Let's say you owe a buddy $50. You used to have to get in the car, fight traffic to get the ATM, wait in line, then wait to see your friend again before they got paid.
Cash is still king, but more people are using technology to avoid using it at all.
"Peer to peer payments are kind of a new and innovative tool," said Nerdwallet.com banking expert, Kimberly Palmer. "It also seems like every day there's a new app you can download or a new tool you can use."
She says apps like Venmo, Square Cash, and Zelle can eliminate the need for cash in certain situations.
"Often this comes up when you're all out to dinner and you're trying to settle up the bill and one person owes the other," she said.
Here's how it works: you and your friends download the same payment app to your phones; connect the app to your bank or credit card account; pick who you want to pay, and tap a button to send them the cash.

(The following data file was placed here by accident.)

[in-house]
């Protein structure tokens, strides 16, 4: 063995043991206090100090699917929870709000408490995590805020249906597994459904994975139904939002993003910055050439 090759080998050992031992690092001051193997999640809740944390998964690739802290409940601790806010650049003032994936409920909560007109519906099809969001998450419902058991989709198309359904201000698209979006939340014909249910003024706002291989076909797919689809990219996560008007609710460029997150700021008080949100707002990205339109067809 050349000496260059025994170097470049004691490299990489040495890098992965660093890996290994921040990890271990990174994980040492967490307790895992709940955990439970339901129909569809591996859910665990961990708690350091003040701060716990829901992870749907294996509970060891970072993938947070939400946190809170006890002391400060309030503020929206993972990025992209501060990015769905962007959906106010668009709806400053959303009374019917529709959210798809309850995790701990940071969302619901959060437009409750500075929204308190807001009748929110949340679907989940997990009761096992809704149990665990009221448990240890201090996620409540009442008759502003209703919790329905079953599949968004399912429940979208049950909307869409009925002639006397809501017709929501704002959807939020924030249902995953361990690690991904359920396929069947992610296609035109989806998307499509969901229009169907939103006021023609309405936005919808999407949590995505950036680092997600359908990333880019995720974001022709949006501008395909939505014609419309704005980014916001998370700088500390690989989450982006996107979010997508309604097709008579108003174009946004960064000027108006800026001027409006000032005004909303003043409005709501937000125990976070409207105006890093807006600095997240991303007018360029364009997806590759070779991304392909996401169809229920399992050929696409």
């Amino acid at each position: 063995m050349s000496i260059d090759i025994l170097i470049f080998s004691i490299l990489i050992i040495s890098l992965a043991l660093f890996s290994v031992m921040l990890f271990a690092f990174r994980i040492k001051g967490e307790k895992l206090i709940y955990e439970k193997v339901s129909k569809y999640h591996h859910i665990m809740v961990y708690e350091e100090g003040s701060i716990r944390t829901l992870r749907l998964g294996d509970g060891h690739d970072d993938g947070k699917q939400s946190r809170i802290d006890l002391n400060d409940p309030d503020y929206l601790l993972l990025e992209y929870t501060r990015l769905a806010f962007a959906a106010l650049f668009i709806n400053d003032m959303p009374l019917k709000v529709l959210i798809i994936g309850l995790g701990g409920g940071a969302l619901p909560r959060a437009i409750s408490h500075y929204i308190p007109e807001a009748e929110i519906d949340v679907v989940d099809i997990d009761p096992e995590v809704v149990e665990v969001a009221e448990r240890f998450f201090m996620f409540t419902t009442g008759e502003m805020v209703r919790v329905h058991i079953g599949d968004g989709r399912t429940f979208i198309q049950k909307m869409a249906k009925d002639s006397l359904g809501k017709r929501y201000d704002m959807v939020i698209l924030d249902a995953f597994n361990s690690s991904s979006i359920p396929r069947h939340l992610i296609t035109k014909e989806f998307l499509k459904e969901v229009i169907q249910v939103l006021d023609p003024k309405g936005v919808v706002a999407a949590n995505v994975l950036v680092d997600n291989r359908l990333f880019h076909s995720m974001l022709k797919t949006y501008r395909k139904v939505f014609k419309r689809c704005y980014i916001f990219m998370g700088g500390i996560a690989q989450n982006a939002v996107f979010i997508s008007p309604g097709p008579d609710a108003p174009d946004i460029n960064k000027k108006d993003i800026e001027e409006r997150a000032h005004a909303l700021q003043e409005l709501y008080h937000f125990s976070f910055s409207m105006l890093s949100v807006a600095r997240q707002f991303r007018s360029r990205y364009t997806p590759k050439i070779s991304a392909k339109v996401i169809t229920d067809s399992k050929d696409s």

Sounds convenient but what about security? Some like Venmo use encryption, others claim not to store financial information in the first place.
Palmer says the apps are about as secure as any other banking tool that is used but there are special precautions you need to take.
First, make sure you know who you are sending money to.
"If you end up sending money to the wrong person with one of these tools, in some cases the policy varies by tool--but you might not be able to get your money back right away," she said.
You should also double check that you are sending the amount of money you intended. The difference between $100 and $1000 could clean out your bank account. Also find out what the dispute process is.
"That is the first question you want to ask, about the security that's on the back end of these tools to protect you from that kind of common error," she said.
Finally, using public WiFi for financial business is always a terrible idea.
Palmer says linking bank accounts to the apps is usually free, but credit cards are typically subject to fees.